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Transcript
336
Rate = –
d[A]
= k[A]
dt
...(i)
(a) Where [A] is the concentration of the reactant A that remains unreacted at time
t and –d[A] / dt is the rate of the reaction measured at time t at which A is converted
to the products. By rearranging and integrating the equation (i) between the limits
[A] = [A]0 at t = 0 and [A] = [A]t at t = t, we write,
[A] t
∫
[A]0
t
d[A]
–k dt
A =
∫
0
where [A]0 is the initial concentration of A at t = 0 and [A]t is the concentration of A
that remains unreacted at t.
[A]
On performing the integration, we get {In[A]}[A]0t = –k(t) 0t
Or ln [A]t – ln[A]0 = –kt
[A] t
and ln [A] = –kt
0
[A] 0
Hence, kt = ln [A]
t
1
...(ii)
[A] 0
that is kt = t ln [A]
t
Converting ln to log10 the integrated rate law becomes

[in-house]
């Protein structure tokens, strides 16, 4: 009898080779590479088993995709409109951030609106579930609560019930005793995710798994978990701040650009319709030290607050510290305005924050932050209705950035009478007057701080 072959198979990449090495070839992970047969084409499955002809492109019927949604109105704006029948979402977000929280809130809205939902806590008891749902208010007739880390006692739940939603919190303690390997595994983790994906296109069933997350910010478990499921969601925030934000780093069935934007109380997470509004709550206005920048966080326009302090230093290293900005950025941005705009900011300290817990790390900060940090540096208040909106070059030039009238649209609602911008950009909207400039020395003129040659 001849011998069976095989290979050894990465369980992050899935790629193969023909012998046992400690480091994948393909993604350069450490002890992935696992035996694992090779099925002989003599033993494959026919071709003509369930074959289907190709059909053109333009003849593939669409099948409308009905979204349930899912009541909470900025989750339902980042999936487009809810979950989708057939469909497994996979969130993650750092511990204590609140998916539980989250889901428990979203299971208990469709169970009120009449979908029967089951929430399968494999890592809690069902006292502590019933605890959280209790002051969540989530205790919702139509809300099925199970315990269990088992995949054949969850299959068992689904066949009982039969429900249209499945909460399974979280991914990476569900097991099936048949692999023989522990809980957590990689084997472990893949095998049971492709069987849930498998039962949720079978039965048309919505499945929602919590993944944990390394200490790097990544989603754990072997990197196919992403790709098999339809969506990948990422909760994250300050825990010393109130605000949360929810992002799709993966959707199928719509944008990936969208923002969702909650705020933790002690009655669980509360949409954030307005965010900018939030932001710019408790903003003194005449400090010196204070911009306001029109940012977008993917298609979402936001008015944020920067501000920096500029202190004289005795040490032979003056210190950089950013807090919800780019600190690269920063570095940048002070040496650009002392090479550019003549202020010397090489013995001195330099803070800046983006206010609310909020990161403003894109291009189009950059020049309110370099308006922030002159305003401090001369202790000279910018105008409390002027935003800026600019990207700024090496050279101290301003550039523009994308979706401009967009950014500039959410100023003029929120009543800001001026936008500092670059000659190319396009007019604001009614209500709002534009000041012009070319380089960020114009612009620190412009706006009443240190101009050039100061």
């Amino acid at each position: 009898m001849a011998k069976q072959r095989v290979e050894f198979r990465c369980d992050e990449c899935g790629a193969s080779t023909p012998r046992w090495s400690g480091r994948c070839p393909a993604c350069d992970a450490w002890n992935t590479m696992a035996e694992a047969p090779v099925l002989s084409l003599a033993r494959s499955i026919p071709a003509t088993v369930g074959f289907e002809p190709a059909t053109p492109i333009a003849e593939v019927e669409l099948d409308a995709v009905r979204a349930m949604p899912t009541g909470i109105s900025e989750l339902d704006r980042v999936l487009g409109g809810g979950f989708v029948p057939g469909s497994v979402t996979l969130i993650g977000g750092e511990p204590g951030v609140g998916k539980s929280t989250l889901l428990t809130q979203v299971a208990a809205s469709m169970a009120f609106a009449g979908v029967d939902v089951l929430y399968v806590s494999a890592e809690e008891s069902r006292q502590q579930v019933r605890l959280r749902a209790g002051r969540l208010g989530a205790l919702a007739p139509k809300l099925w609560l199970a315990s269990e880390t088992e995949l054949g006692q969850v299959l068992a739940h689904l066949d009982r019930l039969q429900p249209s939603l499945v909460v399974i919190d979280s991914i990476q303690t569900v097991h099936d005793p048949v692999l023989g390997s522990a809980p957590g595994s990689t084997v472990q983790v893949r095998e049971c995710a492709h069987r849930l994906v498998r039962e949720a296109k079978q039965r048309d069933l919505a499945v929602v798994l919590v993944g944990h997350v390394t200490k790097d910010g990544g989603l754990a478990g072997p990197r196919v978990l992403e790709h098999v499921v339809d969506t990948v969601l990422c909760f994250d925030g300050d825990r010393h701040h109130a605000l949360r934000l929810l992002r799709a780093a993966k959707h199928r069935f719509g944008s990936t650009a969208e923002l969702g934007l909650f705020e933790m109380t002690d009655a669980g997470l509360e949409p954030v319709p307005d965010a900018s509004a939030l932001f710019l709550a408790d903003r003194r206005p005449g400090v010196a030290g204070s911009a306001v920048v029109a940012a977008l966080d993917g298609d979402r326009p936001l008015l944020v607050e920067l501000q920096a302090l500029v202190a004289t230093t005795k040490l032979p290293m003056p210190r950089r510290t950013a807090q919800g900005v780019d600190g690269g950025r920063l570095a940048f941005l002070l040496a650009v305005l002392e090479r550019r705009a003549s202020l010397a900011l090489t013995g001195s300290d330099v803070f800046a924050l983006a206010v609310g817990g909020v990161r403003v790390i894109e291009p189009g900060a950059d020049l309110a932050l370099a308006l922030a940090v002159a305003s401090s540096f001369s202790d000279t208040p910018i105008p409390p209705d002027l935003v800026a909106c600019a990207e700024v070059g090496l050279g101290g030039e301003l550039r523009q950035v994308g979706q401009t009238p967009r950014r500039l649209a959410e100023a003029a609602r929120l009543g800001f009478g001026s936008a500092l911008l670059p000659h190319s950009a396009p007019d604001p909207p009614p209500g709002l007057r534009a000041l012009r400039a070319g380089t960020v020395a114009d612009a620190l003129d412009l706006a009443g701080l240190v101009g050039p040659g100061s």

k=
[A] 0
2.303
log10
t
[A] t
...(iii)
Note :
The rate law equation can also be written in the following alternative forms :
[A] t
ln
(a) The equation (ii),
[A] 0 = –kt
can be written by taking antilog of both sides as
[A] t
–kt
[A] 0 = e
This is called as exponential form
of first order reaction.
Or
[A] t = [A]0e–kt
(b) If we let ‘a’ mol dm–3 (that is M) as the initial concentration of A at t = 0 and
x as the concentration of A that decreases during time t from the beginning of the
Unique Solutions ®
S.Y.J.C. Science - Chemistry - Part I